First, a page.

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5 Reasons to Learn React


If you’ve been working around the web the last few years, you’ve likely heard about React. When Facebook puts its vast engineering resources behind a web framework that can meet the needs of both Facebook and Instagram, there’s probably something worth looking into.

But what’s the deal with React and why should you learn it? Here are five reasons.

1. React is a great résumé addition

React is popular, there’s no denying that. In the Stack Overflow Developer Survey 2020, React came in as the second most used web development framework (beaten only by jQuery). Being a framework with that much adoption you can expect that there’s a fair amount of demand for competent React developers. Why wouldn’t you want to have this listed on your LinkedIn profile?

2. It’s fast and fun to use

Developers love things to be fast, and when it comes to web development, one of the best ways to make things at least appear fast is to keep the bulk of the work being done in the browser. React is incredibly fast, and while benchmarks should be taken with a grain of salt, most of the benchmarks that I’ve found will place React at the top or near the top in terms of the various performance metrics being looked at (first paint, load time, bundle size, etc.). Rather than looking at benchmarks, I would encourage you to find a React application in the wild and see if it feels fast to you.

Speaking of things that developers love, if we head back over to the Stack Overflow Developer Survey 2020 we can see that React took second in the Most Loved Web Development Framework category. The second most used and second most loved? (Note that jQuery was not the most loved.) It seems like people who dig into React want to stay there.

3. The mental model is simple (and simple is good)

React concerns itself with one main thing: rendering. Because there’s so much focus on a single thing that means there aren’t 1,000 concepts to learn and keep in your head while working with React. This sort of simplicity means that the bulk of development effort can go towards solving business problems rather than trying to remember all of the framework’s requirements for modeling data and routing to controllers.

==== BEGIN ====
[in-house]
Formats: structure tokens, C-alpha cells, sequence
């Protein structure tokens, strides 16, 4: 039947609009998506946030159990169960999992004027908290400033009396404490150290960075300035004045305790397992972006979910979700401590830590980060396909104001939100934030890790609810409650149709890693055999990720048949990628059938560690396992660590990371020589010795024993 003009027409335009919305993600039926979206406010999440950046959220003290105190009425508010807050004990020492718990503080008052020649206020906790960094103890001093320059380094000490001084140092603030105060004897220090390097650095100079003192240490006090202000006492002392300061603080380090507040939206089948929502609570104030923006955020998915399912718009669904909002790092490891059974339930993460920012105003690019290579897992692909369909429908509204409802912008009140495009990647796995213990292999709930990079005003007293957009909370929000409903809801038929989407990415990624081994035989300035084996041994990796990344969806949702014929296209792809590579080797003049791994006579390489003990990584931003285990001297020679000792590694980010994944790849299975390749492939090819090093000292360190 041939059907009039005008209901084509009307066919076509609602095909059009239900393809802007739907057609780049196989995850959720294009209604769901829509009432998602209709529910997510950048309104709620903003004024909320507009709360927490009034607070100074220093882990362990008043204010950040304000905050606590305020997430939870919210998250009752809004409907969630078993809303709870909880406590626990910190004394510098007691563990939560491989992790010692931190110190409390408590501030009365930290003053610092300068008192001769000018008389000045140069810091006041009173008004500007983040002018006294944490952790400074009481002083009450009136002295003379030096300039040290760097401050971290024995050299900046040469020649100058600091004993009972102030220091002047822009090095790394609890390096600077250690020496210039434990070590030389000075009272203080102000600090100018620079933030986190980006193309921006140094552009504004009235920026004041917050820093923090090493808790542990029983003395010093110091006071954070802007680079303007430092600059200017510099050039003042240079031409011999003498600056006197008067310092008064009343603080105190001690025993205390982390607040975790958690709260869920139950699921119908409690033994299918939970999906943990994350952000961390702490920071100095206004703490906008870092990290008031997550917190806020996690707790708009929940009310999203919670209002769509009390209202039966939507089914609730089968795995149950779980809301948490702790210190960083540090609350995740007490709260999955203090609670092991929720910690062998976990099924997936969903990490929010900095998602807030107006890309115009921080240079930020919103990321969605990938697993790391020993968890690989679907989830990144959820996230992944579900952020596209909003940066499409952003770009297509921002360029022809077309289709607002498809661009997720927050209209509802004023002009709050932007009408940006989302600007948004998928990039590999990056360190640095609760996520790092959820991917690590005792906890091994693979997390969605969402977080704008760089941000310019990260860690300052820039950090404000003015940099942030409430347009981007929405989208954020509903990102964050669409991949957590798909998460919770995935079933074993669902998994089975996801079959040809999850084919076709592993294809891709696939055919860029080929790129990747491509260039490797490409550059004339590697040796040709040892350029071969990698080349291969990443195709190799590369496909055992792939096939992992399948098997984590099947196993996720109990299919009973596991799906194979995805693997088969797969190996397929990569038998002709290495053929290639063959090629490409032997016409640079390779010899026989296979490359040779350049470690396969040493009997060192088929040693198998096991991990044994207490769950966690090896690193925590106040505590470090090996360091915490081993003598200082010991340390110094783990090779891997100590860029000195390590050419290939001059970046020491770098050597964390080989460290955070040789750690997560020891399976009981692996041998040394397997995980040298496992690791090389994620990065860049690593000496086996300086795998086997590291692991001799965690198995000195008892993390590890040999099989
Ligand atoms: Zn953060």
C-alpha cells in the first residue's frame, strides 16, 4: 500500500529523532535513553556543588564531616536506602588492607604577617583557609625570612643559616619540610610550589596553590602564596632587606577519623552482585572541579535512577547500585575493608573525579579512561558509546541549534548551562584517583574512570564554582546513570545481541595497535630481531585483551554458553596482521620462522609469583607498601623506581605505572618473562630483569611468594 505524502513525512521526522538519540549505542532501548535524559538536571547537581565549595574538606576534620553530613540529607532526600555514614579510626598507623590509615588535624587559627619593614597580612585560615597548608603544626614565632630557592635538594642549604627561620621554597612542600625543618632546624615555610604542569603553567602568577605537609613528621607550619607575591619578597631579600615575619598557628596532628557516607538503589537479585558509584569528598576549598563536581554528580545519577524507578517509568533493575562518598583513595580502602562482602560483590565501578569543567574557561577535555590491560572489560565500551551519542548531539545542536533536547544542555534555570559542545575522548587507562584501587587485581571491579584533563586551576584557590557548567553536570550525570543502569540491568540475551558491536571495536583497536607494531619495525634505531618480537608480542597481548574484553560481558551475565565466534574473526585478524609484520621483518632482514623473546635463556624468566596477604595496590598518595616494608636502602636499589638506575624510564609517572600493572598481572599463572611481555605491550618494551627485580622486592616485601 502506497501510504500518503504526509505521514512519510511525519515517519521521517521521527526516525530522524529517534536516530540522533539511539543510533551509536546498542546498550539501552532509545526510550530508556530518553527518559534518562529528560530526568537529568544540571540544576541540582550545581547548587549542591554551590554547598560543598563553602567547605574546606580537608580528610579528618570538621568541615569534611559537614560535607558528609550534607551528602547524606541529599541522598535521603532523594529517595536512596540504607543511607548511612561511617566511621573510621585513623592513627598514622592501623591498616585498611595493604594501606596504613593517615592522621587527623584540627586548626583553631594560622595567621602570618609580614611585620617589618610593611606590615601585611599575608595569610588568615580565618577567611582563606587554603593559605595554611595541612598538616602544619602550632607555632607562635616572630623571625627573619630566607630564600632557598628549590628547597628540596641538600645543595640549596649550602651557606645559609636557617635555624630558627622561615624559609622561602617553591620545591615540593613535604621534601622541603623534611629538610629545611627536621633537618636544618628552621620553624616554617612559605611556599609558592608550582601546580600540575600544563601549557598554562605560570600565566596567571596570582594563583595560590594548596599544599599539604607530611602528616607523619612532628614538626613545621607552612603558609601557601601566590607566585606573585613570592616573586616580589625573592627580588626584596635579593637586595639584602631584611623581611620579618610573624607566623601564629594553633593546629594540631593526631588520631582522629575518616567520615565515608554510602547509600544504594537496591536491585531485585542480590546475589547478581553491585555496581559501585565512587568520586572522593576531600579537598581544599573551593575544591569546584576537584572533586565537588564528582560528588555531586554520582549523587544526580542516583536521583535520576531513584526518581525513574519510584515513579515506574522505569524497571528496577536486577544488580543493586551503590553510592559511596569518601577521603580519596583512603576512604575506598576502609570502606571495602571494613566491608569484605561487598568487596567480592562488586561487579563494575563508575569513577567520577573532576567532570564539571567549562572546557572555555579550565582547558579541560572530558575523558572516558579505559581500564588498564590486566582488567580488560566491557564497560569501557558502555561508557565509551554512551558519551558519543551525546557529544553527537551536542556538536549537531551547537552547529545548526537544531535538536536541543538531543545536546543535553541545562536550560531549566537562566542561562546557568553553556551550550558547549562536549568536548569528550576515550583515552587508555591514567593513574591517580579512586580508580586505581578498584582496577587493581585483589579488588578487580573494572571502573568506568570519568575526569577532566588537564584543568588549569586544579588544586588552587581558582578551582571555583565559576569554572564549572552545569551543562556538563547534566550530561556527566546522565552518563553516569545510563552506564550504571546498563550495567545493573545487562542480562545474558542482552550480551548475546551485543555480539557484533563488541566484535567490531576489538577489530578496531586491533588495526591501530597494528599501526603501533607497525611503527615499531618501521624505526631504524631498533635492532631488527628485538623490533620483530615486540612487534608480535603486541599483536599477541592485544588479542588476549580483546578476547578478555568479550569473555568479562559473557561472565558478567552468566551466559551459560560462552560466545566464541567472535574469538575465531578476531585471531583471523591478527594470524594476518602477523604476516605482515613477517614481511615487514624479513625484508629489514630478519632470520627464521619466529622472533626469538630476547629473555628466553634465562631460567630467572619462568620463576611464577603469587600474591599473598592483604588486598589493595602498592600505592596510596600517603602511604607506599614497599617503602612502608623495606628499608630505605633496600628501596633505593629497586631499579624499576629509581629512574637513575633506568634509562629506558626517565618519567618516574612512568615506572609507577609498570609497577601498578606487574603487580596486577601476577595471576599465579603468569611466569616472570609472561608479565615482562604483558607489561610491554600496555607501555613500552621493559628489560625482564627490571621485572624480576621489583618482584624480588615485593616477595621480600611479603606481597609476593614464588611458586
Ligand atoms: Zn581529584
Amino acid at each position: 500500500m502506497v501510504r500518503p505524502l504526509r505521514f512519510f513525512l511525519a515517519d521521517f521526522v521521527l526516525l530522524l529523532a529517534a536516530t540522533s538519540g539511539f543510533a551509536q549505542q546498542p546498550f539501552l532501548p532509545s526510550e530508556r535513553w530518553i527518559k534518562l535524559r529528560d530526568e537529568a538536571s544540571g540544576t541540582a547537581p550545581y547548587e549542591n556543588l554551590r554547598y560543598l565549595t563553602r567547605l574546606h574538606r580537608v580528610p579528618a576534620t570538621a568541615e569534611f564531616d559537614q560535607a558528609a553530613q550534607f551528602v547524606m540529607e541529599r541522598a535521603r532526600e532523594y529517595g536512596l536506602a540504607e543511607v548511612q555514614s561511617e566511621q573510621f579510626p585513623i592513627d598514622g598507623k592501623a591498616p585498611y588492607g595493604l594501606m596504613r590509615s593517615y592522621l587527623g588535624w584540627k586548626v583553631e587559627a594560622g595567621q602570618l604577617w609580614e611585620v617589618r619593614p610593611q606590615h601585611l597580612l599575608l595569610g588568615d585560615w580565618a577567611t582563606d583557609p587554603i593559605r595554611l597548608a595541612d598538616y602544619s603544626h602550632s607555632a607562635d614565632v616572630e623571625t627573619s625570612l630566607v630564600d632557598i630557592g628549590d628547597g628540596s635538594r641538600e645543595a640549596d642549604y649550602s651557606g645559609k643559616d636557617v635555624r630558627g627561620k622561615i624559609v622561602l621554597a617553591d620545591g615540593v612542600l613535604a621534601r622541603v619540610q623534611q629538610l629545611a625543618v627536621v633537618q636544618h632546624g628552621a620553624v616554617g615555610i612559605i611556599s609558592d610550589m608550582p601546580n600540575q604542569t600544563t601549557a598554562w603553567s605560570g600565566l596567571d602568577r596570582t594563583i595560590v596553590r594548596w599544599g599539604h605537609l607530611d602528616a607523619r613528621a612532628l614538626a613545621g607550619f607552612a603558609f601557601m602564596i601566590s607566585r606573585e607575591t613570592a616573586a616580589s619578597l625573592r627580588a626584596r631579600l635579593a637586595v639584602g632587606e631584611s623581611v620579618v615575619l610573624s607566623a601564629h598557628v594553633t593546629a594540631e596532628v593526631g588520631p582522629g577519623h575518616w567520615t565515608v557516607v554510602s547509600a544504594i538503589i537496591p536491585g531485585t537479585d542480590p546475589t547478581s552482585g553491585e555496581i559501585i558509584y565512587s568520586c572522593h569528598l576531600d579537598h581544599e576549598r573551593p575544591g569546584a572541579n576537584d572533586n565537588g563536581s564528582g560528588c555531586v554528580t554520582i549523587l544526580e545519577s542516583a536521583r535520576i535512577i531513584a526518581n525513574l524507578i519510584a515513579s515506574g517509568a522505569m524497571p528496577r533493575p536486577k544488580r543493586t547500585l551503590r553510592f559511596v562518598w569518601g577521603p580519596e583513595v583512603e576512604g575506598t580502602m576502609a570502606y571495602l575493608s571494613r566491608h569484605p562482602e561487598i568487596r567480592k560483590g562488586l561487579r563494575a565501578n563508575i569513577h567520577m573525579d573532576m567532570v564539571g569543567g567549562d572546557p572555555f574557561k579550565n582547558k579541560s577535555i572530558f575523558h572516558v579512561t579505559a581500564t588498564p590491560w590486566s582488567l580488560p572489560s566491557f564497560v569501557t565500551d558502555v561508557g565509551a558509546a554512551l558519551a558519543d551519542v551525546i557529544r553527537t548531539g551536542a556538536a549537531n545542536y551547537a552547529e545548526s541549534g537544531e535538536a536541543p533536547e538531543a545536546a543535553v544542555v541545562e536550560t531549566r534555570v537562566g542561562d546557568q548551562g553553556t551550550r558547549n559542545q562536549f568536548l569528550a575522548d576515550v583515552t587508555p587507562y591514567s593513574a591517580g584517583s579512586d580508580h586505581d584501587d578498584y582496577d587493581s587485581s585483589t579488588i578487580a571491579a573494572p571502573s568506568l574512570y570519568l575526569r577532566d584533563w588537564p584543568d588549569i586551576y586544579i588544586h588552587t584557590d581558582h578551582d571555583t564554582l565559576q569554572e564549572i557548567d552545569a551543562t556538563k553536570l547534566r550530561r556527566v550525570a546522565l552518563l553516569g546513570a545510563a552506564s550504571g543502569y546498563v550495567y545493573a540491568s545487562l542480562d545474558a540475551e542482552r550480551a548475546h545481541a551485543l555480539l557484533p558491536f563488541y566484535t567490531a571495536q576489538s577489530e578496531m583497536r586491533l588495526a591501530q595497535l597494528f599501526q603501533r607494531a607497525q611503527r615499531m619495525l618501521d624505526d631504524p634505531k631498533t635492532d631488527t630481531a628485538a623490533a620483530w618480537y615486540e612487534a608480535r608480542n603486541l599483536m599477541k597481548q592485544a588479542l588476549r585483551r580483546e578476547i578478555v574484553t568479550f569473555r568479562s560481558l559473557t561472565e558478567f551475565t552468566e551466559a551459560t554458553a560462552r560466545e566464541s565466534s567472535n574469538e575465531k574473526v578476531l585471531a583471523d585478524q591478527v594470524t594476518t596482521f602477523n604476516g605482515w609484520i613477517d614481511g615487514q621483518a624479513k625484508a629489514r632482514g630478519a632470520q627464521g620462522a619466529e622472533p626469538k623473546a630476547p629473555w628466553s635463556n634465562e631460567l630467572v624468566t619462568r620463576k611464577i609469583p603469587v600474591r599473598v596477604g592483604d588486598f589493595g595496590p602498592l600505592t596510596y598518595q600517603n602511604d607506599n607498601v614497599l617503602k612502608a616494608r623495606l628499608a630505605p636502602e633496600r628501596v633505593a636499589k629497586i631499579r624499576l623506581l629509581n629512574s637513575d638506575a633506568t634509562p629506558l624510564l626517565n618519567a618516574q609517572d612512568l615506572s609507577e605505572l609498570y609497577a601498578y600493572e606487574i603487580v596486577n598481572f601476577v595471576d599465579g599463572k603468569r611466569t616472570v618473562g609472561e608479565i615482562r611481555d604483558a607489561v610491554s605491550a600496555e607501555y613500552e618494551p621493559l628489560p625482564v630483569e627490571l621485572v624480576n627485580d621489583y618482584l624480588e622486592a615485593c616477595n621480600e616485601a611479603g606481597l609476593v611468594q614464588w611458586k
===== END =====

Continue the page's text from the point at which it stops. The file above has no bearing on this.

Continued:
4. Flexible rendering for any project

Rendering is something that React does so well that it deserves two spots in this list. Because React’s goal is so focused on rendering that means it doesn’t have opinions about other aspects of your application that might otherwise prevent you from using other tools. Was there a particular library that you used to model data with a different framework that you’d still like to use? Cool! You can probably still use it because React doesn’t force you to model data in a specific way.

This doesn’t mean that there aren’t React-centric projects and libraries for solving common problems that don’t pertain to rendering, but it’s nice to know that the framework isn’t forcing you to completely jump ship and learn an entirely new toolchain. Picking up React means that you’re already swapping out your application’s rendering layer, that’s a big enough jump.

5. It’s a gateway to mobile development

You’re a web developer, right? Don’t limit yourself like that! React has a sister project, React Native, that allows you to take the skills that you’re building up while working with React for the web and transition them to start making mobile applications that you can ship to the App Store and the Google Play Store. You might be thinking “I’ve seen how these JS ‘mobile apps’ turn out, no thanks”, but React Native is good enough to be used in production mobile apps from Facebook, so its a little different than the things we’ve seen in the past.

Looking to get your feet wet with React?

Getting started with React doesn’t need to be hard. If you have a background using JavaScript, my “Extending Your JS Skills with React” course is the quick intro you need to take your first steps with React. The best way to learn a programming skill is to dig in and put it to work, so this course focuses on getting you into the code as quickly as possible and keeping you there so that the programming model provided by React can stick.


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